Rangers’ Andrus on two errors: This is the toughest point of my career

Elvis Andrus' error in the seventh started the run for the Toronto Blue Jays, a play that in his mind is one he can and has done 100 times. That he didn't make it at that crucial moment, makes that moment his toughest in his career.

TORONTO – Whether they deserved to be or not is stuff best left to those scholars who spend years dedicated to the study of the major league baseball rulebook but the facts and circumstances were hard, fast and simple: The Texas Rangers were nine outs away from a berth in the American League Championship Series. And, further, to that point, the bottom of the seventh inning of Game 5 of the division series that the Rangers once held a firm grasp on.

All of this compounded Texas shortstop Elvis Andrus’s grief in the wake of Toronto’s four-run top of the seventh. True, it wasn’t all Andrus’s fault—he committed just two of the three Rangers errors in the inning—but his first set things in motion, all of it downward. The collapse was not without controversy and bad blood. Nothing in the game on either side really went on without dispute or enmity.

To lead off the Toronto half of the seventh, Russell Martin hit a grounder that Andrus dropped—Error No. 1. The next batter, Kevin Pillar, hit another grounder, this time to first baseman Mitch Moreland, who decided against his better judgment to take a sure out at the bag steps away but instead bounced a throw to second base—first and second with none out. At that point manager John Gibbons pulled Martin in favour of pinch-runner Dalton Pompey. And when the next batter, Ryan Goins, hitless for the series, laid down a bunt to advance the runners and test the mobility of the Rangers’ banged-up third baseman Adrian Beltre, the Rangers’ and Andrus’s whole world crumbled.

Beltre, the Rangers third baseman and their leader in the field, made a clean pickup of a bunt and what looked like a clean, unobstructed, not quite waist-high throw to the shortstop who was covering on the play. The 49,000 in the park and everyone in the field and the dugout were sure it was an out and a rally might be quelled bit by bit. But, as they say, ‘Ball don’t lie,’ and in this case the ball did not lie in Andrus’s glove. It deflected away.

Andrus wanted to explain what happened but couldn’t. He told reporters after the game in a sombre Rangers dressing room that his muffing of Beltre’s relay wasn’t a case of his looking to try to get two outs on the play and taking his eye off the ball. “I was just trying to get the one out at third base,” he said. “The ball hit the end of my glove and came out. There’s no excuse for that. I have to make that play. This is the toughest time of my career right now. I can make that play 100 times, for sure. There’s a lot of pain right now. I let down my team and my city.”

Media types offered Andrus seemingly plausible explanations for the meltdown. Most pointed to the almost interminable top half of the inning, with umpire conferences following umpire conferences with no play in between, with a protest lodged, drinks, toilet paper and projectiles of various sorts raining down on the field, with police standing in the outfield (apparently playing straight-away), and just about everything but a price laid on the head of umpire Dale Scott. Had the team gone cold, tightened up, lost focus or come down with a bad case of shpilkes in the interim between stints in the field? Andrus was having none of it.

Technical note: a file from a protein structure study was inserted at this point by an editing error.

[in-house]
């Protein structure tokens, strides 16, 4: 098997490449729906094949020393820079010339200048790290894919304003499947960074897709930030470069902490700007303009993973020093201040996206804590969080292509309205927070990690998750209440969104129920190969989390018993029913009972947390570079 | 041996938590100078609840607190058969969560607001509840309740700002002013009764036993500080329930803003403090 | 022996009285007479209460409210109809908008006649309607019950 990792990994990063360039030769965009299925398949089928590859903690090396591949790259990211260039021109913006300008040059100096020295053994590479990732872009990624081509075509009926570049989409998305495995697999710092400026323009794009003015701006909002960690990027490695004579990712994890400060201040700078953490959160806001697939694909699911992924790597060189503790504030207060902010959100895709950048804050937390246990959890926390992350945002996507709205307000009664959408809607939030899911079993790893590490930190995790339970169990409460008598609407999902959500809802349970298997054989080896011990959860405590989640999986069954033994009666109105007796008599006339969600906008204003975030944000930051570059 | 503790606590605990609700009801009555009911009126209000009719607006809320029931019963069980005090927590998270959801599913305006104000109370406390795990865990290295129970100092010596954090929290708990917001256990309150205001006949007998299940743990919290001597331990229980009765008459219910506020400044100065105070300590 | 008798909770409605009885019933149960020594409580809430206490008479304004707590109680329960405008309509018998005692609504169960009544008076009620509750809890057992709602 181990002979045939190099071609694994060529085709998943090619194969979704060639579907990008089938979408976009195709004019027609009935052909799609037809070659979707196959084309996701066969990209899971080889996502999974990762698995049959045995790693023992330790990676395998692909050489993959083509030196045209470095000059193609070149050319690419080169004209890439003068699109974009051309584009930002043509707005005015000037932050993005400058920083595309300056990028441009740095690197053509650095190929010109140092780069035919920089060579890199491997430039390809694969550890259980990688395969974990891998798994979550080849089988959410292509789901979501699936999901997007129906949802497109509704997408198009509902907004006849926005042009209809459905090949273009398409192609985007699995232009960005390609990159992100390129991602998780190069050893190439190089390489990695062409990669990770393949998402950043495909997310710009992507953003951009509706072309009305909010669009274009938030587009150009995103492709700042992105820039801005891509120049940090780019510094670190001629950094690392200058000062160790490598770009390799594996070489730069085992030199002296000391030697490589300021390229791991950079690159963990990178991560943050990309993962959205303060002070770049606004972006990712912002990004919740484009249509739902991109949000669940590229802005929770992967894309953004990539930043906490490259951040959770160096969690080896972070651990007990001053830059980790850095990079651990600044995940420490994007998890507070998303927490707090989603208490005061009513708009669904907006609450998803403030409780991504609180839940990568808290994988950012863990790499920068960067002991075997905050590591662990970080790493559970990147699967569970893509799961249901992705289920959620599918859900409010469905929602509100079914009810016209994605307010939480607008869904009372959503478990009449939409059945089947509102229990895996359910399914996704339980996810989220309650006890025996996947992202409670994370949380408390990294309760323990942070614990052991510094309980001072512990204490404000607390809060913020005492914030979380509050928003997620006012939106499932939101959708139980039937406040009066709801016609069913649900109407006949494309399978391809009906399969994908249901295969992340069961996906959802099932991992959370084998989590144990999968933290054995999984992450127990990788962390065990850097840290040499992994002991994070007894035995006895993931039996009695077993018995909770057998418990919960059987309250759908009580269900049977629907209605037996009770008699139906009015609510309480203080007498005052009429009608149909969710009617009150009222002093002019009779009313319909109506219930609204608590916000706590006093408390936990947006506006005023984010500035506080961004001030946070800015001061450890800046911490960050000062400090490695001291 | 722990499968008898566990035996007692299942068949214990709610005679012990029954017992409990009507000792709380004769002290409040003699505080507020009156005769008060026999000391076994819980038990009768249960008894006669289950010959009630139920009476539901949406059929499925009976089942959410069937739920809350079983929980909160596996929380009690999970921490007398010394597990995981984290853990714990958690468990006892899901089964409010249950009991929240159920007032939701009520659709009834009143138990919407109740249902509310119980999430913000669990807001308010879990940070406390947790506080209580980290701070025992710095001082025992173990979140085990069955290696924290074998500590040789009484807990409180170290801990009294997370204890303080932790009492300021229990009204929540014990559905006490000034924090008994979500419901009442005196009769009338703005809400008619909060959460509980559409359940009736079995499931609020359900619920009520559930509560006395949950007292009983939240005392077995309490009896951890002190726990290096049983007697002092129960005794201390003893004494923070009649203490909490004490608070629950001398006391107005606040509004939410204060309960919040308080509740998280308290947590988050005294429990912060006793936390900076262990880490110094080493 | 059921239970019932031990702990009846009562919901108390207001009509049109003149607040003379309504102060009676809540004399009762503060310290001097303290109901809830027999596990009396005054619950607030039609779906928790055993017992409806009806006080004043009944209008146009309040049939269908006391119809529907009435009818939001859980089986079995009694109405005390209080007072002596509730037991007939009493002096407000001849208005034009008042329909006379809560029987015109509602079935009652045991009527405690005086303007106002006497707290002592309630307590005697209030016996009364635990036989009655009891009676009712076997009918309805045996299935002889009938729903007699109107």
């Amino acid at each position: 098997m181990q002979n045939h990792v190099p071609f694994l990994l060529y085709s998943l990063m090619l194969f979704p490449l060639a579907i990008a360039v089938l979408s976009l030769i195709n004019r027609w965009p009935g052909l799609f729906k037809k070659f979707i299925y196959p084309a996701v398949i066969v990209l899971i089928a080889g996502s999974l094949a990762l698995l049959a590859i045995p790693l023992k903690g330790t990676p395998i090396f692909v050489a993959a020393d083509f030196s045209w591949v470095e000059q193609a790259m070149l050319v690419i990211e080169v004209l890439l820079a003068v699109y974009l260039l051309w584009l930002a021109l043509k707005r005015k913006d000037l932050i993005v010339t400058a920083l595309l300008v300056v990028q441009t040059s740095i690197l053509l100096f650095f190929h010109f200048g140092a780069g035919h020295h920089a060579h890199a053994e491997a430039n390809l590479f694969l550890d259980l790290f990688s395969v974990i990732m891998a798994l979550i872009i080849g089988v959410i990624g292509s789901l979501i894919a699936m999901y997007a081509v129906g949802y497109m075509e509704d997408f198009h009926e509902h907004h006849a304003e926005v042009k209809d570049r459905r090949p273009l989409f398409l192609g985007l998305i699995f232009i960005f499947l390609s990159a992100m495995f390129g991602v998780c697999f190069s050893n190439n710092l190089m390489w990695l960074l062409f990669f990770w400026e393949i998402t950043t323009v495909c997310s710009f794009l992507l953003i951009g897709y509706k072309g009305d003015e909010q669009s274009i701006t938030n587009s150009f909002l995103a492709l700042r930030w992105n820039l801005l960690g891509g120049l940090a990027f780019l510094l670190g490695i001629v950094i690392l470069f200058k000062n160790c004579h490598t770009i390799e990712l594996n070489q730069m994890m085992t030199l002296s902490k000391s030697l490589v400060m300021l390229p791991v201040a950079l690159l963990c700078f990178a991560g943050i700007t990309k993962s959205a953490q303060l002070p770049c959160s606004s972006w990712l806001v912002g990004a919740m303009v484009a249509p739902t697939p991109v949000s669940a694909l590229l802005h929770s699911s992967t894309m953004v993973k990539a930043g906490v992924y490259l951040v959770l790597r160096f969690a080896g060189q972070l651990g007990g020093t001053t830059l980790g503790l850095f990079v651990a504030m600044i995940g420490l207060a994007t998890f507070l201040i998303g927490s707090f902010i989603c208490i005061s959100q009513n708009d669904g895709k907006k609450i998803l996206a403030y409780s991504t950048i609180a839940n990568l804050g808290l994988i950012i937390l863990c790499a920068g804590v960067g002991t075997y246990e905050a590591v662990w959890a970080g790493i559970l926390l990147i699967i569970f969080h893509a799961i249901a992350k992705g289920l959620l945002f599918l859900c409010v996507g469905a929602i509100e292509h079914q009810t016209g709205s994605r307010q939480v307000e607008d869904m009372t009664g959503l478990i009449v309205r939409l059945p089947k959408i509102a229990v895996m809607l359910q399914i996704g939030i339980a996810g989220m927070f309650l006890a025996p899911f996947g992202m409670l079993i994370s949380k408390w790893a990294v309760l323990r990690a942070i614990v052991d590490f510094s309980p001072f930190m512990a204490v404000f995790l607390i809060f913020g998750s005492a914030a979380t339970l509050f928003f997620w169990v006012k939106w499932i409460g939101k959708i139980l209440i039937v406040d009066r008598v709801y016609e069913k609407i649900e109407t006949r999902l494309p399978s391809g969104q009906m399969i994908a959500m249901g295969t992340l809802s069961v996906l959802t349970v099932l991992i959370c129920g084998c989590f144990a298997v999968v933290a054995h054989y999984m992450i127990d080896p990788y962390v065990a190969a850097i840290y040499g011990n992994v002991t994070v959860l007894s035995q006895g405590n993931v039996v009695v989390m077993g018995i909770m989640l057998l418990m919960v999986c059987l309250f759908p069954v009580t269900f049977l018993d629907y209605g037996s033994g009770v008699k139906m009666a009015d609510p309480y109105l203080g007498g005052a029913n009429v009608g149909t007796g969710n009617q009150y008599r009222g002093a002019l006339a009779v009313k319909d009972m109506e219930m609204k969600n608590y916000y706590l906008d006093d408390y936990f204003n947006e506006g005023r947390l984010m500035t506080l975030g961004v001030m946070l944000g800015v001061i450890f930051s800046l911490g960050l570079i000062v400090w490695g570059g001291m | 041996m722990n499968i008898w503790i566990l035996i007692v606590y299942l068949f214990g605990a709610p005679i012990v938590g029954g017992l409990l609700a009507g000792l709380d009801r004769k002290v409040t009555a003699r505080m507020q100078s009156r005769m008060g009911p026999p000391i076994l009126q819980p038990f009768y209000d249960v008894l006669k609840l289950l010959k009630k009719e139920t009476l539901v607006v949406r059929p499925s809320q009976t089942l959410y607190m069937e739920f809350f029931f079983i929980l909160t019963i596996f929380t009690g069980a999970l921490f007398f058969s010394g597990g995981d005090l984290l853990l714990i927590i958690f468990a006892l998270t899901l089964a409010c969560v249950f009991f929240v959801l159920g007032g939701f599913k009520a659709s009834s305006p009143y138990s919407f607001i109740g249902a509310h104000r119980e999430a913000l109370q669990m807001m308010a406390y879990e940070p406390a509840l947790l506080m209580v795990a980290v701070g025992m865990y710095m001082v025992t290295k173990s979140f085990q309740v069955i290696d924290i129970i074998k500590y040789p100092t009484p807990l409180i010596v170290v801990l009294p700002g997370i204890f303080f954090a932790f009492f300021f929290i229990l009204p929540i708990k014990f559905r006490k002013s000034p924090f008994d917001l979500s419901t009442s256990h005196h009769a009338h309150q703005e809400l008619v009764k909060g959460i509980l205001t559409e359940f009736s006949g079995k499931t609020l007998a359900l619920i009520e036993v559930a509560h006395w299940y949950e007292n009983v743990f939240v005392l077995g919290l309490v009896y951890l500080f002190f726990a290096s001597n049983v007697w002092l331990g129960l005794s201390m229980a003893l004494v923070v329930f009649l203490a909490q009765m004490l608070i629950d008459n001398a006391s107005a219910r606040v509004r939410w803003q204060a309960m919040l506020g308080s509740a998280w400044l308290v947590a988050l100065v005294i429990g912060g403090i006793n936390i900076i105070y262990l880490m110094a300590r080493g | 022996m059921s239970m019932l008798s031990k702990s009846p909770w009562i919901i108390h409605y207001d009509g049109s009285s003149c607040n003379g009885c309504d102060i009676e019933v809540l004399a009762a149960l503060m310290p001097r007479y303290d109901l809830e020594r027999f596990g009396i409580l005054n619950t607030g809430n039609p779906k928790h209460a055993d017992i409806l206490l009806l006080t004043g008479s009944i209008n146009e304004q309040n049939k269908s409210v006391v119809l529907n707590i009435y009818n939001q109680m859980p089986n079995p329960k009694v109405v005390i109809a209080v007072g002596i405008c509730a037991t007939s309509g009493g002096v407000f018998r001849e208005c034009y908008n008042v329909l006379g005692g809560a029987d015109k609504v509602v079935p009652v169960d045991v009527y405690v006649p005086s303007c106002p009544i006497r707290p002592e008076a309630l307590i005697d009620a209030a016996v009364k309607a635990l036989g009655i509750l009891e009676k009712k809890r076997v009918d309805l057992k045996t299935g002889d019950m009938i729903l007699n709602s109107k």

“We knew they were going to be loud before we took the field [in the bottom half of the seventh] but it’s not the first time we’ve played in front of a lot of people,” Andrus said. “Everything just went down after the first error. Everything just changed.”

And Andrus denied that he was still thinking about the error on Martin’s grounder when he dropped the ball at third. “No, you don’t think about it,” he said.

By rights, it should have been a three-up, three-down inning for Cole Hamels, the Rangers starter. A proven big-game performer with a spotless record in these highest-leverage situations, Hamels had been solid throughout the game and should have been walking back to the dugout. Instead the sacks were loaded, none out. Even in this undeserved jam, Hamels managed to get another out, Moreland this time picking up a ground ball and relaying cleanly to the catcher Chris Gimenez to get Pompey out. When manager Jeff Banister came out to the mound and waved in reliever Sam Dyson, Hamels might have had an inkling that things had quite finished going sideways, even though the Rangers’ pen was a perceived strength and advantage over Toronto coming into the ALDS.

Dyson, however, gave up a tweener to Josh Donaldson that pushed the tying run in and then Jose Bautista’s bomb that at last put the Jays in front in the series. More mayhem followed immediately, a bench clearing of course, when Dyson and Edwin Encarnacion jawed at each other—Dyson claiming that he came to the plate when Encarnacion was trying a little crowd control, only to offer his support. “I touched him,” he said. “I didn’t mean anything by it. But he said, ‘Don’t touch me’ and then …”

And then doesn’t matter for the game and the series was decided.

That Andrus was inconsolable didn’t stop Beltre from trying. “I talked to him after the game,” Beltre said. “He hurts because he cares. Everyone does. He takes it personally. We all do.”

Maybe, but no one took it harder than Elvis Andrus. He played every inning of every game in the ALDS, but he’ll be haunted by a couple of outs that should have been and weren’t.

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